On Friday, June 24, 2022, Governor Sununu signed House Bill 1178 into law. HB 1178 prohibits the State of New Hampshire, counties, towns, and school districts from enforcing or cooperating with any federal law, rule, regulation, or executive order “that is inconsistent with any law of this state regarding the regulation of firearms, ammunition, magazines or the ammunition feeding devices, firearm components, firearms supplies, or knives.”
Unfortunately, current state law only forbids students from possessing firearms on school grounds, and there is no state law of general application regulating the possession or use of any kind of weapon (including firearms) on school grounds. Additionally, in 2018, several school districts were informed by the Attorney General’s Office that, under New Hampshire law, only the State Legislature can regulate firearms. Then in 2019, Governor Sununu vetoed a bill prohibiting the possession of firearms on school grounds.
So where does this leave New Hampshire school districts? The Gun Free School Zones Act, which deems it unlawful for any individual to possess a firearm within 1,000 feet of school property, is regulated and enforced by the US Bureau of Alcohol, Tobacco, Firearms and Explosives (ATF). At the time of this alert, it is our understanding that ATF’s New Hampshire Field Office is still awaiting guidance with respect to HB 1178 and its implications.
With regard to general education students, RSA 193:13, IV – which requires the expulsion of a pupil for knowingly possessing a firearm in a safe school zone without written authorization from the superintendent or designee – is not impacted by the passage of HB 1178 – because RSA 193:13, IV is current state law.
On July 14, 2022, the State Attorney General’s Office provided Interim Guidance regarding the passage of HB 1178 and the procedure for responses to any threats at schools. The gravamen of that guidance is that school district employees and members of the public continue to be authorized “to contact state or local law enforcement if they perceive a threat (regardless of whether that threat involves a firearm), and state and local law enforcement have always had the authority to respond to such calls.” I spoke with Senior Assistant Attorney General Matthew Broadhead on July 14th and he assured me that the Attorney General’s Office is currently in the process of preparing more in-depth guidance for schools in light of the passage of HB 1178.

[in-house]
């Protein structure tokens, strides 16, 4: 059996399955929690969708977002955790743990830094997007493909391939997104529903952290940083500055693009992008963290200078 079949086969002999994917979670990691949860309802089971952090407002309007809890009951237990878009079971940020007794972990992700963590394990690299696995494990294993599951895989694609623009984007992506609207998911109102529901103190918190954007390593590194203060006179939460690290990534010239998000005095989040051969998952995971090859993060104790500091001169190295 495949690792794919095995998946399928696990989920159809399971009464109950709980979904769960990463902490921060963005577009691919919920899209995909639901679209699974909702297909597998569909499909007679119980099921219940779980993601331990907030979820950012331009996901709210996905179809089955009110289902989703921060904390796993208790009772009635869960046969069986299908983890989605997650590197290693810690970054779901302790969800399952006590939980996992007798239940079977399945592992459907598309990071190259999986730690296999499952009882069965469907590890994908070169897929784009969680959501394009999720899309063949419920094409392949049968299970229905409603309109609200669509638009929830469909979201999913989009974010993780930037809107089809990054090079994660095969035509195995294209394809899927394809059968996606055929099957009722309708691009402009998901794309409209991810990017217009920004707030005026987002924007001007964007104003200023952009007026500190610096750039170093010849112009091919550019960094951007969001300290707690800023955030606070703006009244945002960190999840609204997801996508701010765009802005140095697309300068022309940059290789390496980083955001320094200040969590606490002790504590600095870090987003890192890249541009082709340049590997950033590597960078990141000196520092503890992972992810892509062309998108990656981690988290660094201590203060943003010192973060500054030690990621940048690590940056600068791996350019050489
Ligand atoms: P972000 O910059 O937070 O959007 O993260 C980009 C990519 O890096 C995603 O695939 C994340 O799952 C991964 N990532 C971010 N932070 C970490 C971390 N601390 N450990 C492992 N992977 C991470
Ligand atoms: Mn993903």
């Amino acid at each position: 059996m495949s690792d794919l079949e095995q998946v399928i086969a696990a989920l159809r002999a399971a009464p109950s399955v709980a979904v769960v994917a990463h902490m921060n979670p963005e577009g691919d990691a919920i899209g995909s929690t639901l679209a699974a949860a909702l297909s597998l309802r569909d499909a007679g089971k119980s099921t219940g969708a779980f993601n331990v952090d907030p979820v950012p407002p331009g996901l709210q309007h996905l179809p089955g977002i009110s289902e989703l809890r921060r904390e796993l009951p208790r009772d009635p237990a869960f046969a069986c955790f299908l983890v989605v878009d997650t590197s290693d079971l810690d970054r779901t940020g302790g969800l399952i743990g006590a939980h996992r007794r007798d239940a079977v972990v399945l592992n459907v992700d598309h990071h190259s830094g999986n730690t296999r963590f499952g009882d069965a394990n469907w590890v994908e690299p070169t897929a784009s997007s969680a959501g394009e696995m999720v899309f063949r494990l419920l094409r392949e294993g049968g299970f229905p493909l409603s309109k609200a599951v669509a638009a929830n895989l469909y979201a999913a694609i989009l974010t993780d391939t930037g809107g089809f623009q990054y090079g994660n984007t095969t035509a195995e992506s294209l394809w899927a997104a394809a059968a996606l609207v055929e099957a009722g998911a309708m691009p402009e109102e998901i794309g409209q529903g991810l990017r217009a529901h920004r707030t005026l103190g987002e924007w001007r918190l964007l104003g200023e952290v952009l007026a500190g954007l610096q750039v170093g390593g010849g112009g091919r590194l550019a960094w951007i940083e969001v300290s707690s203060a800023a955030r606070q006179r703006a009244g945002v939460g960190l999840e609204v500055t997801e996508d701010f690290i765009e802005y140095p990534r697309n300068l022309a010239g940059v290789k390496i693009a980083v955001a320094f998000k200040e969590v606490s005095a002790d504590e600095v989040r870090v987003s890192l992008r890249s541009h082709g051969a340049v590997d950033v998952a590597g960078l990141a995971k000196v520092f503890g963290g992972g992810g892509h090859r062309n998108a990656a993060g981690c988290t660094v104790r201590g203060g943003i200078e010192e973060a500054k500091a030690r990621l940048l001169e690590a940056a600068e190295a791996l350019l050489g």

In the interim, school districts continue to have the duty and obligation to maintain and implement policies to keep employees safe at work.1 Accordingly, school districts should carefully review their dangerous weapons policies in the context of both staff and students (it has been our experience that in most school districts, the dangerous weapons policy is only located in the “student” section of the school board policy manual) to determine if there is language prohibiting staff from having dangerous weapons at school.
In addition, we recommend that school districts take the following steps this summer:
- Review and update your active shooter and lock-down protocols.
- Communicate with local and state law enforcement to discuss this change to the law and develop a clear action plan for your community.
- Provide training to administration and staff on responding to active shooter and other threats (such as ALICE training).
- Remind all employees, students, and members of the community to continue to follow the principle of “see something, say something” as a critical component of protecting public safety, particularly in our schools.
Please do not hesitate to contact our attorneys if you have any additional questions or concerns.
1 Brendan O’Connor v. Manchester Housing & Redevelopment Authority, No. 216-2019-CV-00186 (N.H. Super. Ct., 2019) (Order on Motion to Dismiss) (internal quotations omitted). In a 2019 case handled by this firm, a NH Superior Court affirmed that employment contracts do not qualify as unlawful ordinances or regulations within the meaning of RSA 159:26.” RSA 159:26 prohibits political subdivisions from regulating matters pertaining to firearms.